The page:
The case could prove to be a test of President Donald Trump's two nominees to the high court, who reproductive rights activists worry could hamstring abortion access.
In 2016, the top court ruled 5-3 that a similar law enacted in Texas was unconstitutional. But that case, Whole Woman's Health v. Hellerstedt, was decided before Justices Neil Gorsuch and Brett Kavanaugh were confirmed to the bench.
The majority included former Justice Anthony Kennedy, who retired in July. Justices Samuel Alito and Clarence Thomas, as well as Chief Justice John Roberts, dissented.
Five justices are required to grant an emergency stay, if the full court acts on the matter, so at least one of the court's five conservatives will have to join the liberal wing in order to prevent the Louisiana law from going into force.
The application follows a September decision from a divided panel of the U.S. 5th Circuit Court of Appeals that found that Whole Women's Health does not preclude the Louisiana law because "unlike in Texas, the [Louisiana law] does not impose a substantial burden on a large fraction of women."
In Texas, the panel said, almost all hospitals require a doctor to admit a minimum number of patients annually in order to retain admitting privileges. In contrast, in Louisiana, only a few hospitals have the same requirement. Judge Jerry Smith, who wrote the panel's majority opinion, also reasoned that driving distances will not increase for women seeking abortions and that "at most, only 30 percent of women" seeking abortions will be affected.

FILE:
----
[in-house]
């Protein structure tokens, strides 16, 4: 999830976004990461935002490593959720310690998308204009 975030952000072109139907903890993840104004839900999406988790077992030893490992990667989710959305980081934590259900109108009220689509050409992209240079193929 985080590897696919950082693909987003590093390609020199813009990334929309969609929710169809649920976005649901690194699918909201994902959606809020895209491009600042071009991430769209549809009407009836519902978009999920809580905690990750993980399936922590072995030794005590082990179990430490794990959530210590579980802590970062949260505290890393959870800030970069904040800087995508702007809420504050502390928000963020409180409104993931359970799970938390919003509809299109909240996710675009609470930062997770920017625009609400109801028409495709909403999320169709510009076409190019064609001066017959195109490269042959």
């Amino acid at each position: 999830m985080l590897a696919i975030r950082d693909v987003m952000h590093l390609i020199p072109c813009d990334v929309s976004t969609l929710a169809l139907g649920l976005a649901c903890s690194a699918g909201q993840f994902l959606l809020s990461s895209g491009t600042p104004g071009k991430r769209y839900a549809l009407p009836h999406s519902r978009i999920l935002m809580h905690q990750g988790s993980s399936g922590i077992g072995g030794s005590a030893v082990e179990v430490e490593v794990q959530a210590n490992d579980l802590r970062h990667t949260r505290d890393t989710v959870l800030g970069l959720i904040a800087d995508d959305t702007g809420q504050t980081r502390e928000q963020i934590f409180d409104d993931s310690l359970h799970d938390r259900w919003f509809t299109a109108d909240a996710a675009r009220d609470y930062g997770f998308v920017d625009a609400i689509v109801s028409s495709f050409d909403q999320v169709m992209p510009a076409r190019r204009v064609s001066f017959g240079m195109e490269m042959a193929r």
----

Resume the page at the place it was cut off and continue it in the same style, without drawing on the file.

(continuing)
"We are of course bound by WWH's holdings, announced in a case with a substantially similar statute but greatly dissimilar facts and geography," Smith wrote in the 2-1 ruling.
In a dissent, Judge Patrick Higginbotham criticized the majority for drawing "conclusions for which there is no support in the record" and for rejecting "the district court's well-supported findings." The district court had found that as many as 70 percent of women seeking abortions could be unable to obtain one under the new law.
Higginbotham also challenged the majority's motives, suggesting there could be an ulterior justification.
"In the absence of fit between the means (requiring admitting privileges) and the ends (ensuring women's health), I am left to conclude that, viewed objectively, there is an invidious purpose at play," Higginbotham wrote, suggesting a possible political intention.
In a statement, Center for Reproductive Rights CEO Nancy Northup said the law "could be the last straw for the few remaining clinics."